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Ford Puts 5.2-Liter V-8 Power Under The Raptor R Hood

While we have already speculated on the transmission for the just-introduced F-150 Raptor R, Torque News has also learned that the powerplant for the desert racer is the 5.2-liter V-8 used in the Shelby GT-500. This puts the Raptor R next to the Ram 1500 TRX in terms of performance.


In the competition for the top spot in the desert-racing pickup category, the difference between the top models, Ford's Raptor R, introduced yesterday, and Ram's 1500 TRX, isn't very much. Indeed, the distance between the F-150 Raptor R and the TRX is paper-thin.

In our story, Friday announcing the upcoming Raptor R intro Torque News speculated on the type of transmission that would link whatever powerplant that Ford stuffed into the engine bay while not focusing on the size of the engine. The reason, frankly, is that we didn't know – at that moment – just what would be powering the F-150 Raptor R, but now we do, thanks to the reporting of Automotive News.

According to the trade paper, Ford has crammed its 5.2-liter V-8 into the Raptor R. The 5.2-liter won't kick the Raptor R into top place in the horsepower wars now underway in the desert racing world. The difference between the Ram 1500 TRX and the Raptor R is minuscule.

Ford’, TRX Nearly The Same Powerwise

Ford's powerplant will crank out 700 horsepower and 640 pound-feet of torque, compared to the Ram offering's 702 horsepower and 650 pound-feet of torque. In other words, if you have a tree stump that needs pulling, either vehicle will do its best to make that stump a hole in the ground.

From an ultimate performance aspect, the TRX and the Raptor R are on the same level, but the Raptor may be more agile. Ford notes that the "expected curb weight of 5,950 pounds … will make it [the Raptor R] a more agile, durable beast." The Raptor R will weigh about 400 pounds less than the TRX.

Automotive News, quoting Tony Greco, program manager for the F-150 Raptor, noted, "In the end, two or three horsepower doesn't really matter. It comes down to the power-to-weight ratio. It's a nimble, nimble monster, and that's what it takes to be fast in the environment we want to compete in and dominate."

As with the other Raptors, developed by Ford, the Raptor R is "meant for desert-racing enthusiasts." It is the automaker's "most powerful Raptor-badged vehicle to date." And while the "brand has been a hit for Ford and was recently expanded to the Bronco nameplate, enthusiasts have been clamoring for V-8 power for years," according to Automotive News.

The ‘Ultimate Raptor’

Carl Widmann, Ford's Performance chief engineer, noted in a statement that "Raptor R is our ultimate Raptor. When customers experience Raptor R in the desert and beyond, it will make the hairs on the back of their necks stand up."

Automotive News noted, "Ford already uses the 5.2-liter V-8 engine in the Mustang Shelby GT500, but officials say it's been upgraded for off-roading in the Raptor R."

Rebooted Supercharger

Among the technical changes on the Raptor R, Automotive News said, is that the "superchanger has been recalibrated, and engineers installed a new pulley to increase power and torque density." Also, the engineering team "upgraded the engine's exhaust manifolds with a stainless steel design and unique oil cooler and filter." The engineers also increased the "air intake to help keep the engine cooler."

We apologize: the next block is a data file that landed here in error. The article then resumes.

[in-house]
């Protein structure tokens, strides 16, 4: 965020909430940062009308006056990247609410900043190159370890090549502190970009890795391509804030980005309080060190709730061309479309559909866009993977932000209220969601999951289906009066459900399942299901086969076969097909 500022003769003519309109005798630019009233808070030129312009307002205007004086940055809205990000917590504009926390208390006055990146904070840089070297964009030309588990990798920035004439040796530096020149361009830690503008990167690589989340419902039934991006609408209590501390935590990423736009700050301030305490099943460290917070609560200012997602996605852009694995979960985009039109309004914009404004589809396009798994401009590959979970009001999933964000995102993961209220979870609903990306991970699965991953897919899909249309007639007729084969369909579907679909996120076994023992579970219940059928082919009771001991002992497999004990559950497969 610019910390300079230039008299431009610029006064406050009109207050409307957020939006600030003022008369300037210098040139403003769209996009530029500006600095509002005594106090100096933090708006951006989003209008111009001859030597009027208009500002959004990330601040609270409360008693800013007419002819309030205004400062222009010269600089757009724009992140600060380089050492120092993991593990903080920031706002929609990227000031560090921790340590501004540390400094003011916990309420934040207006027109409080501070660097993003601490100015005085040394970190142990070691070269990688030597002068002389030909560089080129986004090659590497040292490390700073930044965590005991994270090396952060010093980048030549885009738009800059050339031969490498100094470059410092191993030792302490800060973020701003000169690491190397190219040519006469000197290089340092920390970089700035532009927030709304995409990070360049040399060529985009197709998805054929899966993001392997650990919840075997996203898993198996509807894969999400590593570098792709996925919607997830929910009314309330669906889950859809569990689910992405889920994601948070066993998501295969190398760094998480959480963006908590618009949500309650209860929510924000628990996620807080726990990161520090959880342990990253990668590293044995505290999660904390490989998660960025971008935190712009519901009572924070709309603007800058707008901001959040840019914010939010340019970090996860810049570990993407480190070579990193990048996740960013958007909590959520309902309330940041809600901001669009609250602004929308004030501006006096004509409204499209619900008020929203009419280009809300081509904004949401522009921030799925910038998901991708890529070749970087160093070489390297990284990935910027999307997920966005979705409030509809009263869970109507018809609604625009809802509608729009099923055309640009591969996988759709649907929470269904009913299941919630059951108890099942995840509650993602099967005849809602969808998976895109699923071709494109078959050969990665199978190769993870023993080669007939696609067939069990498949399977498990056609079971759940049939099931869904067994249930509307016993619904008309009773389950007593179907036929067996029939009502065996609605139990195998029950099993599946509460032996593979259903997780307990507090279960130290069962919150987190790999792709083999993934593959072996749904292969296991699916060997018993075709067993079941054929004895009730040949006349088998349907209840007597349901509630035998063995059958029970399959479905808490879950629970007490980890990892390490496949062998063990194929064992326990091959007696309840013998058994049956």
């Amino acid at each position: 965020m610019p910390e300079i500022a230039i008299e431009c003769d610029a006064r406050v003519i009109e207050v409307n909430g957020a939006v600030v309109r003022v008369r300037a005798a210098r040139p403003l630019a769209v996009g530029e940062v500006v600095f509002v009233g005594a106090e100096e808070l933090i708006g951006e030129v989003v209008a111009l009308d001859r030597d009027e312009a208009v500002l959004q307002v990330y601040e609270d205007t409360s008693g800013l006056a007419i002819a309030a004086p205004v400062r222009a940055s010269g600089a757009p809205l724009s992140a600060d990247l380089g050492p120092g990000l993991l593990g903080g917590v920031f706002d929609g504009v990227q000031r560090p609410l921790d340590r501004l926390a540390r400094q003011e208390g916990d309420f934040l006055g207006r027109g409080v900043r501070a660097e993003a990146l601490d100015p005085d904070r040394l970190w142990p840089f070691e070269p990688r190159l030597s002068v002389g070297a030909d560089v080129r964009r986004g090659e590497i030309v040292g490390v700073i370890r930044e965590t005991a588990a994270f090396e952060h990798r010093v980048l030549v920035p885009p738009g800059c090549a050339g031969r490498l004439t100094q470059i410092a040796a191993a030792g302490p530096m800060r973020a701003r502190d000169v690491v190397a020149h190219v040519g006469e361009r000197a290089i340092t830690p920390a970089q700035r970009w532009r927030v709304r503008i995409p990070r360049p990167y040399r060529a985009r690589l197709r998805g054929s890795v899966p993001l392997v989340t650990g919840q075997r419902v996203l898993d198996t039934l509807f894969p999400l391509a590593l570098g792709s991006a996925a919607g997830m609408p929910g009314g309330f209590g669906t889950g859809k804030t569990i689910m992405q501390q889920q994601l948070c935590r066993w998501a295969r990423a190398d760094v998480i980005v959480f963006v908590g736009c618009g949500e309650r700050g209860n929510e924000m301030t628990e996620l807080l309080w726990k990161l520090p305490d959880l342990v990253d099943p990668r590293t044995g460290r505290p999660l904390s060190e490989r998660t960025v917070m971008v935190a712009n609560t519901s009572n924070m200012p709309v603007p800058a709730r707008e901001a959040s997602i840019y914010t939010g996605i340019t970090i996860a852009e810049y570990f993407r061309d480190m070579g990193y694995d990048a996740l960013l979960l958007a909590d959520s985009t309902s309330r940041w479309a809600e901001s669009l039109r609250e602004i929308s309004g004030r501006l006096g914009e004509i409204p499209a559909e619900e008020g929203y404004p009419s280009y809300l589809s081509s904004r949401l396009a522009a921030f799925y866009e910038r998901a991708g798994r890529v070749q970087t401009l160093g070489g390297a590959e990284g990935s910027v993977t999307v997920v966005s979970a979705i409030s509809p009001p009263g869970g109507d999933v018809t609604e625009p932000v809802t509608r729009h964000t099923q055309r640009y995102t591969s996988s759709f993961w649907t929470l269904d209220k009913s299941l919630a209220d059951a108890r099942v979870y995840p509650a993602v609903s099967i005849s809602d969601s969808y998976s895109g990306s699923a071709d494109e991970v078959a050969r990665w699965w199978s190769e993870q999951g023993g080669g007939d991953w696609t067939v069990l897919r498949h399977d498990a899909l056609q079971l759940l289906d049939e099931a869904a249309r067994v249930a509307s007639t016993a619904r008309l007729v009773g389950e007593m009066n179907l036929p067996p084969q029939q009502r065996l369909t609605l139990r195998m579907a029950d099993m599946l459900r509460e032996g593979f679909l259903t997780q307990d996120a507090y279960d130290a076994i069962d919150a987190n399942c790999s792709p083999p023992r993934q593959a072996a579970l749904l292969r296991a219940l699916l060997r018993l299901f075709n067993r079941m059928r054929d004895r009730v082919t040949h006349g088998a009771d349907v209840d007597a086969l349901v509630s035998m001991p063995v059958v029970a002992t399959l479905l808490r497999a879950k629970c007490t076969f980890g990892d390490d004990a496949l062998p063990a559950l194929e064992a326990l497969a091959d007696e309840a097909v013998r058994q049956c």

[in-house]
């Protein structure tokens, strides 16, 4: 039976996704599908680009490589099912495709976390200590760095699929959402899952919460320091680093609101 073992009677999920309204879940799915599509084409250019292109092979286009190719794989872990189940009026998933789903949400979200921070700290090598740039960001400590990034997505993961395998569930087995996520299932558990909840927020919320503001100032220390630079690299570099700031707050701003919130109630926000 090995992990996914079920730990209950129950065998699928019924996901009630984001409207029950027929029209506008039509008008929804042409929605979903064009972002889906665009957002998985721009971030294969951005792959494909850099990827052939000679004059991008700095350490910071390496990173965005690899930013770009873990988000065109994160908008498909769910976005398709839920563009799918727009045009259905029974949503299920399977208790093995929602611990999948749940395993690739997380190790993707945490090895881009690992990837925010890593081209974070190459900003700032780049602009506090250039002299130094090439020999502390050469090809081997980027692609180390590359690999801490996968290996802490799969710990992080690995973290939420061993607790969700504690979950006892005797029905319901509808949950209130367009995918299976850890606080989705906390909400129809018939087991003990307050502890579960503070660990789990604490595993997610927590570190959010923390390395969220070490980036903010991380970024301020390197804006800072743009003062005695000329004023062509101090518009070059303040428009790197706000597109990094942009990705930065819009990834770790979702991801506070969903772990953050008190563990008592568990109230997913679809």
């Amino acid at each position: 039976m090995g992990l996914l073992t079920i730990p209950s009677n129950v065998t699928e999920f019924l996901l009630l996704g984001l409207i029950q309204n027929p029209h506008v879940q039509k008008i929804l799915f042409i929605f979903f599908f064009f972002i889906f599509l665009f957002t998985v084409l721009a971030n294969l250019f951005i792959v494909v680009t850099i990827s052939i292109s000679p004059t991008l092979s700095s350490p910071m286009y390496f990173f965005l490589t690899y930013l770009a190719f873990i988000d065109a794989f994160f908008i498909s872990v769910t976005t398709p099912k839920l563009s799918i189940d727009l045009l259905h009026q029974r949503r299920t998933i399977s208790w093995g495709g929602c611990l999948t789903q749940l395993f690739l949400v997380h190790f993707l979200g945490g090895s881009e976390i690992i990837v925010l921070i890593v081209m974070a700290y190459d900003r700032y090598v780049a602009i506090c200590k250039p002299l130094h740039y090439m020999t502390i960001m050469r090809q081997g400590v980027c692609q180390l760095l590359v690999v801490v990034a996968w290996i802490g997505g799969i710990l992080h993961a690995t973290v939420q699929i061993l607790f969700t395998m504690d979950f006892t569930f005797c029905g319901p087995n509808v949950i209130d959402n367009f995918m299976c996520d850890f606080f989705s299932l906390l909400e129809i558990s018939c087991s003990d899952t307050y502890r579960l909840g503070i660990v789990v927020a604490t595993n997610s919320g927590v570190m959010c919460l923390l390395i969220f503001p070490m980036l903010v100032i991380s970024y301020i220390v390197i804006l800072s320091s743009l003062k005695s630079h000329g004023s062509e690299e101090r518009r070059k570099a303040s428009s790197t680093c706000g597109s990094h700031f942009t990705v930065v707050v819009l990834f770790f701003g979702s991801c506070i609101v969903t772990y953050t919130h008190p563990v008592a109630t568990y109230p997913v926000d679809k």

The Raptor R "features a new front axle with higher-strength carrier casting, as well as a larger diameter aluminum driveshaft and specially tuned torque converter."

Raptor R Suspension Features

Equipped with standard 37-inch tires, the Raptor R features a five-link rear suspension, which "debuted on the 2021 Raptor." The rear suspension also features "longer trailing arms and taller coil springs to enhance the stability, as well as advanced, specially tuned Fox live valve shocks."

From a design standpoint, the Raptor R pretty much sticks to the script of all other Raptors, though its hood is an inch higher than the base Raptor. The Raptor R also features "unique badging and accents."

Greco noted that the engineering team "didn't want to make it about the aesthetics. We wanted to make it about what's under the hood."

Todd Eckert, Ford's truck group marketing manager, said at this weekend's Raptor R intro that the automaker that he's not very "concerned about slicing the market too thin because Raptor appeals to a specific type of enthusiast who enjoys desert racing. Ford has continued to expand its vehicle lines "with new variants and sub-brands such as Timberline, FX4, and Tremor."

Ford Brands Meet Customer Needs

Eckert concluded that Ford has "really tried to scale them [the sub-brands] to hit the right customers in terms of the experience they're looking for. Off-roading is important" to truck owners. "We want to have offerings to choose the right experience for them and their needs."

Marc Stern has been an automotive writer since 1971 when an otherwise normal news editor said, "You're our new car editor," and dumped about 27 pounds of auto stuff on my desk. I was in heaven as I have been a gearhead from my early days. As a teen, I spent the usual number of misspent hours hanging out at gas stations Shell and Texaco (a big thing in my youth) and working on cars. From there on, it was a straight line to my first column for the paper, "You Auto Know," an enterprise I handled faithfully for 32 years. Not many people know that I also handled computer documentation for a good part of my living while writing YAN. My best writing, though, was always in cars. My work has appeared in Popular Mechanics, Mechanix Illustrated, AutoWeek, SuperStock, Trailer Life, Old Cars Weekly, Special Interest Autos, etc. You can follow me on: Twitter or Facebook.